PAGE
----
I really like blogging (hard to believe given the gap between this and the last time I posted … I should fix that). And I love how the internet these days has been giving people the ability and confidence to express their opinions on things. I can read an article about how awesome Pascal from Tangled is, or I can read someone’s opinion on being a vegan for a few days. My favourite part is when I can share an article with someone I know and have a discussion about it and how it may be relating to our lives.
So I finish reading an article and I’m starting to critically think about what I read and form my opinions on agreement or disagreeing, and then I think “Hey I wonder what other people thought!” Lo and behold, ye section of comments is here to save the day with an argument about people who agree or not. Thank you for having an online argument with people you’ve never met before! It’s so exciting to verbally bash each other without proper expression of emotions while hiding behind our screens. It takes so much courage to post on there how utterly wrong they are in a way that can come of lovingly or hatefully depending on the mood of the person who reads it. And I’m sure that person you just tried to blow out of the water appreciates it. They totally saw the error in their ways.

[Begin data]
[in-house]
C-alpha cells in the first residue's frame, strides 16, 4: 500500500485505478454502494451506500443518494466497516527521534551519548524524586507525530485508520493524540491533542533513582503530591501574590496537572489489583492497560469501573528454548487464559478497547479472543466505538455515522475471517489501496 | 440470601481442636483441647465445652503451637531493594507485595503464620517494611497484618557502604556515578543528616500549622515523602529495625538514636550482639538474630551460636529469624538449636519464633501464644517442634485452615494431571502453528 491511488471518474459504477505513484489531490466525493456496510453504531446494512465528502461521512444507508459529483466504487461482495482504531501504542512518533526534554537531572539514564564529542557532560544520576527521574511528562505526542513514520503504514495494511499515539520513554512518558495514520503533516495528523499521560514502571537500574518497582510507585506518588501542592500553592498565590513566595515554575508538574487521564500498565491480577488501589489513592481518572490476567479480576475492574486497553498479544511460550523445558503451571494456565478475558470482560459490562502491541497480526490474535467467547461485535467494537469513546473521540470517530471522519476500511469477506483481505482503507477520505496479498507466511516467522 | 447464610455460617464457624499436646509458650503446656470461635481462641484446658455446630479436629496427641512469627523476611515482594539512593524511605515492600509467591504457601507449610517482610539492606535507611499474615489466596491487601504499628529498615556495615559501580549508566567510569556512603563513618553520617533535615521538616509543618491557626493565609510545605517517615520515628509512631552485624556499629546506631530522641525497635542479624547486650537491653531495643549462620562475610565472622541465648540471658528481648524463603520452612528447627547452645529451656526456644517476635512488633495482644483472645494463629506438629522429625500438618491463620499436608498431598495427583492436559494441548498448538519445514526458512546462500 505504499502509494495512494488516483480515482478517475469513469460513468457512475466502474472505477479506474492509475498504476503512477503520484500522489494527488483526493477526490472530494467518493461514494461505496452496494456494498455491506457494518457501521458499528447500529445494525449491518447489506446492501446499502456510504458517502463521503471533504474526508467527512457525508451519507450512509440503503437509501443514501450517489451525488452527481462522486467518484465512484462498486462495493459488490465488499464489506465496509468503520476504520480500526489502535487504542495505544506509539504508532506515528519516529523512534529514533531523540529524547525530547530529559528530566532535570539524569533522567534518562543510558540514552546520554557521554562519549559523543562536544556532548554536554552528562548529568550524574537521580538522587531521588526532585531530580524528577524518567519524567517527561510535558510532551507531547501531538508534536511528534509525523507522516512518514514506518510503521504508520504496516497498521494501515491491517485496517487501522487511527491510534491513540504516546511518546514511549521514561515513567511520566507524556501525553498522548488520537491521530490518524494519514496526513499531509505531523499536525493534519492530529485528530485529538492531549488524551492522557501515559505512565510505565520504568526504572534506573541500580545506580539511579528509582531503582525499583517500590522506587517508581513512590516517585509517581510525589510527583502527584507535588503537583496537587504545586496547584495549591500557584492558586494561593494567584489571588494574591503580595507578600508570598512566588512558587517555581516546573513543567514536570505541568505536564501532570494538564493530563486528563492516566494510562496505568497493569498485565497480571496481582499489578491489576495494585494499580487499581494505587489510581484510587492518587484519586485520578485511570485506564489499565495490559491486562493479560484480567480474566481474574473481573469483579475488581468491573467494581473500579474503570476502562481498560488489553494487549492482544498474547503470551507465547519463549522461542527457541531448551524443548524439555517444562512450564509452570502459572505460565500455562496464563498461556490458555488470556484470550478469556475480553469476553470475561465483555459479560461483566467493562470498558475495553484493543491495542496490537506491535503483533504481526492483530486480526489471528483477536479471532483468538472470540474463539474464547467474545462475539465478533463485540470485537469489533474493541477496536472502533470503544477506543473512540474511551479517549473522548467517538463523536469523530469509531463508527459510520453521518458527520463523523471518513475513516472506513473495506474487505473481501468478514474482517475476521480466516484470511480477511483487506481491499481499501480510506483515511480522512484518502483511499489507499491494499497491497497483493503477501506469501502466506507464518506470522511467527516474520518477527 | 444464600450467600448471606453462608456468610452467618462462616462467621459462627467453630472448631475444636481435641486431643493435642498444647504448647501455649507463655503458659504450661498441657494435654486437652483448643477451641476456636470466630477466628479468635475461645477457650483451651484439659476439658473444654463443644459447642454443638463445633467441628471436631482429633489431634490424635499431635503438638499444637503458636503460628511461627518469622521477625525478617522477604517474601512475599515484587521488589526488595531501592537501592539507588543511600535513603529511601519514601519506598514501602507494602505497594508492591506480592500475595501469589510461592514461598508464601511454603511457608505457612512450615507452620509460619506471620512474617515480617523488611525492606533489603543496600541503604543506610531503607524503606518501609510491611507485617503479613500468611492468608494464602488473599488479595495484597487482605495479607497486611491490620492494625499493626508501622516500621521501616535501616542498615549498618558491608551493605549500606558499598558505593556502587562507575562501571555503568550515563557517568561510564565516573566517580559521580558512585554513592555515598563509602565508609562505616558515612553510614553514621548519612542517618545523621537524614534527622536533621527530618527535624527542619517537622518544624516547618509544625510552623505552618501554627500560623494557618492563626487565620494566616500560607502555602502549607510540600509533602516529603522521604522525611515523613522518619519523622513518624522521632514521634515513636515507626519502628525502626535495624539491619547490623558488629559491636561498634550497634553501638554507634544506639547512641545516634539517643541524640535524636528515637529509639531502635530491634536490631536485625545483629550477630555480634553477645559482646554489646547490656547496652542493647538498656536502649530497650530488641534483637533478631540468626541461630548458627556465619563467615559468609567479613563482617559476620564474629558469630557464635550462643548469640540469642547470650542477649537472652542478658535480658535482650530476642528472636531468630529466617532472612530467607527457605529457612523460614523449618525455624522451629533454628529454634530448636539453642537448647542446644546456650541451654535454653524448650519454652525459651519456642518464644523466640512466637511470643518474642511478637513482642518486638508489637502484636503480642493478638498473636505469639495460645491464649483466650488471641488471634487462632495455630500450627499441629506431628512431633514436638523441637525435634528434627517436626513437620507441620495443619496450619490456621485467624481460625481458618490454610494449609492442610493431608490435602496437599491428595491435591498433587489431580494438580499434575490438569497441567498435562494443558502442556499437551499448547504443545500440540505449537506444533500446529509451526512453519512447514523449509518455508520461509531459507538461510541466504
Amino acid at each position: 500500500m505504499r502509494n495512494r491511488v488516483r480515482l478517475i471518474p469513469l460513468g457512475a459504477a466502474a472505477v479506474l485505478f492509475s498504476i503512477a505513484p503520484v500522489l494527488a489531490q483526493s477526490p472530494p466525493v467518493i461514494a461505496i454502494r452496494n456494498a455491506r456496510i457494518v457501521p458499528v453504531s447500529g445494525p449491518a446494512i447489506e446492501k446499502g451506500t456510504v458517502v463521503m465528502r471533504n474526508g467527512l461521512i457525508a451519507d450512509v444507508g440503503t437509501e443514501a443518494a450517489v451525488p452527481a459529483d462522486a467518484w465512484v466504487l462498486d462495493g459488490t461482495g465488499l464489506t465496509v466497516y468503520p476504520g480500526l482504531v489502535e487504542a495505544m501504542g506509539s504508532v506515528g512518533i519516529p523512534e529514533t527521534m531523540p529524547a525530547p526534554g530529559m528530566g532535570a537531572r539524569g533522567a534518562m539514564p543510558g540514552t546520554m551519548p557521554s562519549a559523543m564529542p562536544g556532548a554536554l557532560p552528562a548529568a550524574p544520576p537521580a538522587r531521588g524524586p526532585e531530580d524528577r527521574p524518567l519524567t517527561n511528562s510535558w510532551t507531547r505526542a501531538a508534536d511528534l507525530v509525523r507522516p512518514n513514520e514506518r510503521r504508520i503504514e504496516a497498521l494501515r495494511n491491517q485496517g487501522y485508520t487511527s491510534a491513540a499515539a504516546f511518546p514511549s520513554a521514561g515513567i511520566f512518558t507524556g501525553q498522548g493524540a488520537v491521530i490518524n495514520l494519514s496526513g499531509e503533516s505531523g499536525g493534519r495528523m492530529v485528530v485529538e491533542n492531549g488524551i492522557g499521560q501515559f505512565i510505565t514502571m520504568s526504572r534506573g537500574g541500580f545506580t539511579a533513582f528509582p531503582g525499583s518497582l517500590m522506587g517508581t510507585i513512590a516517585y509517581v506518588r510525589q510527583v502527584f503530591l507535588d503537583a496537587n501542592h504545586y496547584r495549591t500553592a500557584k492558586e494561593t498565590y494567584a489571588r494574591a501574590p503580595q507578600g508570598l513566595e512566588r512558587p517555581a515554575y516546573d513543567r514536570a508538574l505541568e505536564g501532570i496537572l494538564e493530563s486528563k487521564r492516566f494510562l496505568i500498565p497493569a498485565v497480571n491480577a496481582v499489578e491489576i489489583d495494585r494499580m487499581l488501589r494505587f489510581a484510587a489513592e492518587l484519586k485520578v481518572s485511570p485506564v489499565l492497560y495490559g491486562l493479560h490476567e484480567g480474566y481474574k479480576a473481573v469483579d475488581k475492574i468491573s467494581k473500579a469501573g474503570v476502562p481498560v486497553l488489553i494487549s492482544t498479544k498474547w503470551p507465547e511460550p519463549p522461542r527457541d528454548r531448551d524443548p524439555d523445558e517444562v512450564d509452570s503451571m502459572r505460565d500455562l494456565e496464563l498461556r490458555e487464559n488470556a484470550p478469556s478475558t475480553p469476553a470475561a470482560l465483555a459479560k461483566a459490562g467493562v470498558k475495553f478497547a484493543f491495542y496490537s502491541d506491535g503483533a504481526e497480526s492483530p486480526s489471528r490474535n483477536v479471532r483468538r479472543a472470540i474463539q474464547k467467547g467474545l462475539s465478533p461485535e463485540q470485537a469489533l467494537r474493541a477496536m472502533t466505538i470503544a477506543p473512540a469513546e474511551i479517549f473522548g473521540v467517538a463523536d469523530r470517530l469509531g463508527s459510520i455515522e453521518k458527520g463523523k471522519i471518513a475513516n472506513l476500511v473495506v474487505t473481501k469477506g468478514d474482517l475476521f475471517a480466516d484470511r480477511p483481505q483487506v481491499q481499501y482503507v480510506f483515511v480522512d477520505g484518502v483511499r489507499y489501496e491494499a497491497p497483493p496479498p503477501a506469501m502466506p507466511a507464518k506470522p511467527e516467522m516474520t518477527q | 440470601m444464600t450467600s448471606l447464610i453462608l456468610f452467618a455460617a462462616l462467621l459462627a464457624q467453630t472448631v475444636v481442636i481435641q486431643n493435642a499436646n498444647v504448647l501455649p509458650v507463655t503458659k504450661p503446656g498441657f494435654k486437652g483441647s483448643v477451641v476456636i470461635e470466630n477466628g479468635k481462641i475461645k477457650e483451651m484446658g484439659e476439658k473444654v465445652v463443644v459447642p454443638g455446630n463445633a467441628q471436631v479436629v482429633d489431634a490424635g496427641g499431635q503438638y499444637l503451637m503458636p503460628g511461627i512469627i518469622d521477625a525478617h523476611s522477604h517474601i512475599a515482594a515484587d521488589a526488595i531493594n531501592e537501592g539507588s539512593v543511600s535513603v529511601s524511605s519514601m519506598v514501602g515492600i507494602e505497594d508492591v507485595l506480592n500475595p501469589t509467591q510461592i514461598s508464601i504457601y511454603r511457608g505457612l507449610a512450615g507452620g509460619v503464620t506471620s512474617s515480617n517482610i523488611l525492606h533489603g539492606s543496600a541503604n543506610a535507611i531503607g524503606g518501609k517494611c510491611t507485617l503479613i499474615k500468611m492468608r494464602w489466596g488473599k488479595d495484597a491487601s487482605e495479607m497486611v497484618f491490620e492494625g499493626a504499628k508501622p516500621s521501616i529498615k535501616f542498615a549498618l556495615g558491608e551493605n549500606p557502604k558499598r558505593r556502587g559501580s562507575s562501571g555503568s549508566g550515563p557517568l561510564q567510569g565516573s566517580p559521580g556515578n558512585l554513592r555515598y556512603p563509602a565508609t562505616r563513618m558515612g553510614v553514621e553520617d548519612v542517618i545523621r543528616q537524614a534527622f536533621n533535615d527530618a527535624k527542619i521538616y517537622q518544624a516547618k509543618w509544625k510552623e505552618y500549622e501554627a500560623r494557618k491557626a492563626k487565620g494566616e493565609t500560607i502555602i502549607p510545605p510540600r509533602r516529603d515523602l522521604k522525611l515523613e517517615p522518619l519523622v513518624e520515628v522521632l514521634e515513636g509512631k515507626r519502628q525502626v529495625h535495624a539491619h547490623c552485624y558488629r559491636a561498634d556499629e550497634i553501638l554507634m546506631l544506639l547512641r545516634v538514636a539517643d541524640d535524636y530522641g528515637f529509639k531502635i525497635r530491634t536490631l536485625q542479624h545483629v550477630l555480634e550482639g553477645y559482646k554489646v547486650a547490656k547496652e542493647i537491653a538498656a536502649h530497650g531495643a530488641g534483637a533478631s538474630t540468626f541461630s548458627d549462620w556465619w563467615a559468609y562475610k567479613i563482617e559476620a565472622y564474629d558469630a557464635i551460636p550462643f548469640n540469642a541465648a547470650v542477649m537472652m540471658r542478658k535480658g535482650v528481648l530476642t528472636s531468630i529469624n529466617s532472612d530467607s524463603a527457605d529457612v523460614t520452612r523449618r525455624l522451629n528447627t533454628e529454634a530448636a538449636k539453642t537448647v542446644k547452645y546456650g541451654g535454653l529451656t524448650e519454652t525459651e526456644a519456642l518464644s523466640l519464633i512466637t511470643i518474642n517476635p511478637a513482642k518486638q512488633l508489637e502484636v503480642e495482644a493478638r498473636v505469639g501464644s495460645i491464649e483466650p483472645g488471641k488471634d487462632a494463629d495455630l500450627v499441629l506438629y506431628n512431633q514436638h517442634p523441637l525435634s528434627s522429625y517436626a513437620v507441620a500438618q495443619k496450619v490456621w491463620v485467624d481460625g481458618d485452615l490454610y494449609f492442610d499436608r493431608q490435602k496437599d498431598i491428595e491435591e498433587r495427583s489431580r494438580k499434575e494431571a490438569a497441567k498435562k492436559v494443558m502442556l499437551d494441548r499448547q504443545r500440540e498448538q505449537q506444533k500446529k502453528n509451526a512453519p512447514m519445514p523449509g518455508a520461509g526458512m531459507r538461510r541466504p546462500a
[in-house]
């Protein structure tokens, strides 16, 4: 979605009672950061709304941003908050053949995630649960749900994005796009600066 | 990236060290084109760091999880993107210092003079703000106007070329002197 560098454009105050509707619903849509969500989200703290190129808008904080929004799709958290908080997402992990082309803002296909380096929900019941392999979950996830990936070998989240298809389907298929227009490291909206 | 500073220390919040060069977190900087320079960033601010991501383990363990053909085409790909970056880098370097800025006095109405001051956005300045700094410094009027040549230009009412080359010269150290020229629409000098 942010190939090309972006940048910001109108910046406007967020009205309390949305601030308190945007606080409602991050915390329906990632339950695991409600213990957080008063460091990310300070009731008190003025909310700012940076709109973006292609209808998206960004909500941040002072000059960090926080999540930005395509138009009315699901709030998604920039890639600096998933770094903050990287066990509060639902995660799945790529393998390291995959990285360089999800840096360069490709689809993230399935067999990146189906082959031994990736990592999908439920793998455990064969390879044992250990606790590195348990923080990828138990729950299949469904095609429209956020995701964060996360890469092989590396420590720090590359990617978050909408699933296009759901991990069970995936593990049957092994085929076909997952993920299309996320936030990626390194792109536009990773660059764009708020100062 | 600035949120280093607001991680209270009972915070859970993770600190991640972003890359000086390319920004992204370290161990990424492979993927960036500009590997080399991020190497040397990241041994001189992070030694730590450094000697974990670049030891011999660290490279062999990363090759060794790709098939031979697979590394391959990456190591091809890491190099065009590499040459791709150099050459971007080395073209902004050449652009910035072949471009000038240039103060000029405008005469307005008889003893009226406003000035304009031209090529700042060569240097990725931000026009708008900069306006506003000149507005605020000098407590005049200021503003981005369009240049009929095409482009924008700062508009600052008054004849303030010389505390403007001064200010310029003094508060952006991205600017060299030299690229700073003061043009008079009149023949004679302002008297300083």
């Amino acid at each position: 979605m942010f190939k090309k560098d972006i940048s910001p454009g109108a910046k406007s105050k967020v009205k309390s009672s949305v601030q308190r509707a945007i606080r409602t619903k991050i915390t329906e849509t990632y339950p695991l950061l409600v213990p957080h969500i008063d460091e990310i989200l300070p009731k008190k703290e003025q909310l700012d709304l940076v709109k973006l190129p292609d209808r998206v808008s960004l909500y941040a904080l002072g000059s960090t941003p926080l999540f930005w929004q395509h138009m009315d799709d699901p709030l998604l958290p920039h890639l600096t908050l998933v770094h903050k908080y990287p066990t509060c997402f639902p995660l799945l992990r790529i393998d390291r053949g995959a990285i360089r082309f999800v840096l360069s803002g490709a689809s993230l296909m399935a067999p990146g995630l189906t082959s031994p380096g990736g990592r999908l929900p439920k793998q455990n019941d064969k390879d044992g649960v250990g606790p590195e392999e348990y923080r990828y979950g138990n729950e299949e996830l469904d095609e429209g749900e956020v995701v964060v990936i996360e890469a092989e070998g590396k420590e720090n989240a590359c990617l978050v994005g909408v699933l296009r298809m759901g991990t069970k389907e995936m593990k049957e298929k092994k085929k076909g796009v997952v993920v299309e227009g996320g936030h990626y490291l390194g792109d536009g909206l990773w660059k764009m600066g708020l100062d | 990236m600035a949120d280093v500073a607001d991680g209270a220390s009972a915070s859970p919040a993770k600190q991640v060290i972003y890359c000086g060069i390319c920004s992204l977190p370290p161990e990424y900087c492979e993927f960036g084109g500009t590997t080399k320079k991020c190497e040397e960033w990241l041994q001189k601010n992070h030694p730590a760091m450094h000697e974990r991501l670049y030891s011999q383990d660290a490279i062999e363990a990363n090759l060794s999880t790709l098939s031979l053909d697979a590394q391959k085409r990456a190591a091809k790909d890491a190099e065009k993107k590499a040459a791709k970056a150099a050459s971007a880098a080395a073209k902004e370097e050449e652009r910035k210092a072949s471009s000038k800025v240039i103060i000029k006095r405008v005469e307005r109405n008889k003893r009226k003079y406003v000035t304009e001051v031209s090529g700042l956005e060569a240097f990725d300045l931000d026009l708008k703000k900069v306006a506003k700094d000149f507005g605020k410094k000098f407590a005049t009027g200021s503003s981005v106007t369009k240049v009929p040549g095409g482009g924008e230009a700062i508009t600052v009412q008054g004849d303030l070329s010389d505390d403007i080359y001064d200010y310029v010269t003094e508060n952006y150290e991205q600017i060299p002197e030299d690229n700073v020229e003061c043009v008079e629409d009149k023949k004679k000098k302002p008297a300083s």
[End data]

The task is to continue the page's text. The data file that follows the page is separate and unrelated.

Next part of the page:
And now I’m left leaving the article completely confused about what I just read, it’s validity, and what I actually think about it. Who needs a university degree anyway? I now know some half-formulated arguments from random people, so obviously I don’t need to bother learning how to think critically. Why learn to think for myself when I can just let other people hash it out for me? I’ll just wait for the official statement to come out on which subjective opinion based side was right, and go from there.
Honestly. We’re going to disagree about things. Part of the internet’s beauty is that I CAN write about Olaf the snowman, my love for radiant orchid, and how much I really want sweet potato fries right now. It’s called expressing myself. Either we let people do that, or we don’t. It doesn’t make sense to me to go and rebuke someone online that you can’t see and have a conversation with. Online conversations I have with people I KNOW often end up in disputes and upset friends, so how is having one with a stranger going to be any different?
I’m not saying that comments sections are all bad. There can be some great conversations that happen, and adding points to things, expressing how you enjoyed something … but if you don’t have something nice to say, don’t say anything at all. Or at least discuss it to someone’s face so you can work it out.